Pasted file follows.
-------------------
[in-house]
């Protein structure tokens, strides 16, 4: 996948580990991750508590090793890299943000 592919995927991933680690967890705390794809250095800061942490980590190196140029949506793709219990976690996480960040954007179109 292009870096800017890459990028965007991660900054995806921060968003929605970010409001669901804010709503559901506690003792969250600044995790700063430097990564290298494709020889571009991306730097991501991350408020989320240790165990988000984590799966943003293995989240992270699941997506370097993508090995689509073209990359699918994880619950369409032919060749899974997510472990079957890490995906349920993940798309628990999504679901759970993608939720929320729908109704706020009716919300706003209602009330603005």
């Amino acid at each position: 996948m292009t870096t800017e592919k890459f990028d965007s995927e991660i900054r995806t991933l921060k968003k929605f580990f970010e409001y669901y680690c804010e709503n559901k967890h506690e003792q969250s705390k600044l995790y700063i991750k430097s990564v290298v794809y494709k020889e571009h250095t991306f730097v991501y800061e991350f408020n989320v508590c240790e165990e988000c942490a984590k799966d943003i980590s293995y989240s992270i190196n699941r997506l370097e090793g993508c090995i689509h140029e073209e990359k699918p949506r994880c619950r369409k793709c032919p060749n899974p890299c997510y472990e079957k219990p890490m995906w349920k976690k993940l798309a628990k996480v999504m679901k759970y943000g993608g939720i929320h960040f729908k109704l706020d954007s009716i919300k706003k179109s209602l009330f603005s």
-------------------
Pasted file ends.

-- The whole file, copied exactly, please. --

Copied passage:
[in-house]
């Protein structure tokens, strides 16, 4: 996948580990991750508590090793890299943000 592919995927991933680690967890705390794809250095800061942490980590190196140029949506793709219990976690996480960040954007179109 292009870096800017890459990028965007991660900054995806921060968003929605970010409001669901804010709503559901506690003792969250600044995790700063430097990564290298494709020889571009991306730097991501991350408020989320240790165990988000984590799966943003293995989240992270699941997506370097993508090995689509073209990359699918994880619950369409032919060749899974997510472990079957890490995906349920993940798309628990999504679901759970993608939720929320729908109704706020009716919300706003209602009330603005």
């Amino acid at each position: 996948m292009t870096t800017e592919k890459f990028d965007s995927e991660i900054r995806t991933l921060k968003k929605f580990f970010e409001y669901y680690c804010e709503n559901k967890h506690e003792q969250s705390k600044l995790y700063i991750k430097s990564v290298v794809y494709k020889e571009h250095t991306f730097v991501y800061e991350f408020n989320v508590c240790e165990e988000c942490a984590k799966d943003i980590s293995y989240s992270i190196n699941r997506l370097e090793g993508c090995i689509h140029e073209e990359k699918p949506r994880c619950r369409k793709c032919p060749n899974p890299c997510y472990e079957k219990p890490m995906w349920k976690k993940l798309a628990k996480v999504m679901k759970y943000g993608g939720i929320h960040f729908k109704l706020d954007s009716i919300k706003k179109s209602l009330f603005s």